Now, let me tell you about the race finish. Remember how I said the race starts in a field "below" the finish line.  The finish line is on a low bluff overlooking the field where we started. At the finish, we come out of the single track, run across a grassy meadow, cross a bridge over a creek, and then have to go up a ramp to the top of the bluff. The ramp is short, maybe 50 ft., but it is very, very steep on tired legs. It is not the kind of thing I even like to run on fresh legs! Thankfully, though, the finish is just over the top.

As I started running again after cresting the ramp (yes, I did walk up it -- no pride here), I saw the time on the clock 1:40:03. As I crossed the finish line, my watch said 1:40:23 -- exactly, to the second,  the same time that I had run the previous year. That time was good enough to win the age group last year, and it was also good enough to win my new age group this year. I was really happy with the result, both time and place, because I think it was even hotter this year than last, despite the earlier start time, and with the marathon I had just done not quite two weeks ago, I thought it was a pretty good outcome.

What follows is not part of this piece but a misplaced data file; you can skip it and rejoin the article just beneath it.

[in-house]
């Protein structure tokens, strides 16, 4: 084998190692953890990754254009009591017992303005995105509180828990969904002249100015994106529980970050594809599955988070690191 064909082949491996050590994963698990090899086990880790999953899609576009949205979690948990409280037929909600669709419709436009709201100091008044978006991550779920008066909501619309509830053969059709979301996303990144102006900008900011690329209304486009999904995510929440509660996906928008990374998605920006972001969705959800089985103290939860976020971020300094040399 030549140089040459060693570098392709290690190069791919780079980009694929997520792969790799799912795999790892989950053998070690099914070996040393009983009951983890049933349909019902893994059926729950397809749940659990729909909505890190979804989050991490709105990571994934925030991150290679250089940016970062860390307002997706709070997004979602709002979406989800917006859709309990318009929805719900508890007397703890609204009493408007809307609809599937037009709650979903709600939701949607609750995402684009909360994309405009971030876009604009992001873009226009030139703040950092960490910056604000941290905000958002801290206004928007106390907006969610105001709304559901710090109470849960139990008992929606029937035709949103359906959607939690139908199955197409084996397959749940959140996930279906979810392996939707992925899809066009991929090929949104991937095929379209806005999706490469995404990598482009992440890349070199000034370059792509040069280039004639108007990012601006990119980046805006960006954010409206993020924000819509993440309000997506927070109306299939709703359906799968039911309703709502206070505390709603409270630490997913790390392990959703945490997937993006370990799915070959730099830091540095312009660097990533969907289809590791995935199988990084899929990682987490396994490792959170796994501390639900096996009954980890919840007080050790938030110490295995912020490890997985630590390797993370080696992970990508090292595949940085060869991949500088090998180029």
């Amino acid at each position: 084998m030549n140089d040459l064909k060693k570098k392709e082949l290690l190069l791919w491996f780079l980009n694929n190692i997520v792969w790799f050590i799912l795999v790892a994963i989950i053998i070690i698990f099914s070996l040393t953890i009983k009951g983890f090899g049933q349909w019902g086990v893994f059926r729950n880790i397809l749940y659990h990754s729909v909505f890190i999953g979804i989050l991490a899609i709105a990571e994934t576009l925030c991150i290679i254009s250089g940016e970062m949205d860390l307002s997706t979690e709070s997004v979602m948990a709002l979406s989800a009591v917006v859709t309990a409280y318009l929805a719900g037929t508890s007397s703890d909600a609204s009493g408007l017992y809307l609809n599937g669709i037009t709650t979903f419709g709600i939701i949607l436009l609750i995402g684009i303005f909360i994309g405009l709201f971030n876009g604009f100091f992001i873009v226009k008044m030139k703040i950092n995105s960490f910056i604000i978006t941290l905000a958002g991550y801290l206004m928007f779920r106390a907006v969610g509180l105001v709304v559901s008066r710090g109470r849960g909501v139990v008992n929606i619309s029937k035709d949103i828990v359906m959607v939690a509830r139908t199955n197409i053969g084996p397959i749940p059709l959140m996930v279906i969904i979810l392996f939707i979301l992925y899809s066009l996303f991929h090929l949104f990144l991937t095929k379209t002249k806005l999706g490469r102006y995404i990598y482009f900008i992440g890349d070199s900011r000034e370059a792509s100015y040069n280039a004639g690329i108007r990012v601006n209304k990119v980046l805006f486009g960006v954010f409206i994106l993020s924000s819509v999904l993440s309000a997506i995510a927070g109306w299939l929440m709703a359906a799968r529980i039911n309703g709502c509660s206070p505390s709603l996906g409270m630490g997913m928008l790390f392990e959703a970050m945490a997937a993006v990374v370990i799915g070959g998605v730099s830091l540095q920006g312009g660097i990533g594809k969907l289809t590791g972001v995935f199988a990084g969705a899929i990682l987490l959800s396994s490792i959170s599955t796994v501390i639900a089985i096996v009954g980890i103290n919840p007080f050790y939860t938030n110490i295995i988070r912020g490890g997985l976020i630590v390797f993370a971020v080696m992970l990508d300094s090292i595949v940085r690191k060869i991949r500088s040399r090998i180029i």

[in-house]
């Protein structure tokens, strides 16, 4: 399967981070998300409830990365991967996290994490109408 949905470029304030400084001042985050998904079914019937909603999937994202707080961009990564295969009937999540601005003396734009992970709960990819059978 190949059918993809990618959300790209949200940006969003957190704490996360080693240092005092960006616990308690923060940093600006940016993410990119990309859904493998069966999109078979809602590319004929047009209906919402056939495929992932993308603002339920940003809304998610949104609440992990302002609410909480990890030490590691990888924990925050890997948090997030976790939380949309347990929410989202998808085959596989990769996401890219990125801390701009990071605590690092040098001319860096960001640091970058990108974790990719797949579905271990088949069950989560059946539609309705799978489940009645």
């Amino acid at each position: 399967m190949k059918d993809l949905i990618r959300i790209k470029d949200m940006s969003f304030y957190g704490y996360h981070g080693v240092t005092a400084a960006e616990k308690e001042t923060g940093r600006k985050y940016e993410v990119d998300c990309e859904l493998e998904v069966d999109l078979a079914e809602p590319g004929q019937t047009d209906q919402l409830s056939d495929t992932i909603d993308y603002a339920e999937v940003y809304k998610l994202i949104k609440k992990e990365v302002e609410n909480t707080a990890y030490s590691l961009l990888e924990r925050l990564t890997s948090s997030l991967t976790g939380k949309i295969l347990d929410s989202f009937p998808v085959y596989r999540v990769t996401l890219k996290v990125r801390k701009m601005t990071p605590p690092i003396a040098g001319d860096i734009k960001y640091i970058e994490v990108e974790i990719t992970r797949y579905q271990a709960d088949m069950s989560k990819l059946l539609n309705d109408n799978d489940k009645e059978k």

Soaking the legs post race
Post-race festivities here are some of my favorites. There are no bands, beer tents, or huge crowds. Save that for the road racers. What there is -- besides the aforementioned raffle -- is a stream for cooling off in and chatting with fellow runners. I met some really nice people, including Suzanne Kosloski, the perennial Grand Master's champion (Someone really needs to check her I.D. She is so beautiful and full of energy that she can't possibly be over 60!) and a couple of really nice people I met at the post race soak, including a 5th grade teacher whose name I did not get but who took those great pictures of me in the creek). 

 I also got to see one of my RUT friends Brandon who was both helping out with this race and advertising for the upcoming Naked Run.
Nuff said

One of the other post-race amenities that is my favorite is a snow cone machine where runners can make their own post-race snow cones. If you have never had a snow cone on a 90 degree day in Michigan after running ten miles through the woods, you have no idea what you are missing! If you look closely at the photos of me in the stream, you can see the tell-tale blue lips from my post-race snow cone. Everyone knows blue is the best!

So, if you are putting together a race calendar for 2013, you may want to pencil this one in. And, as I promised all those people I took pictures of at the race, here is a video. (If you are in any of these pics and want to download the JPG version, they are available on the Through a Running Lens Facebook page.)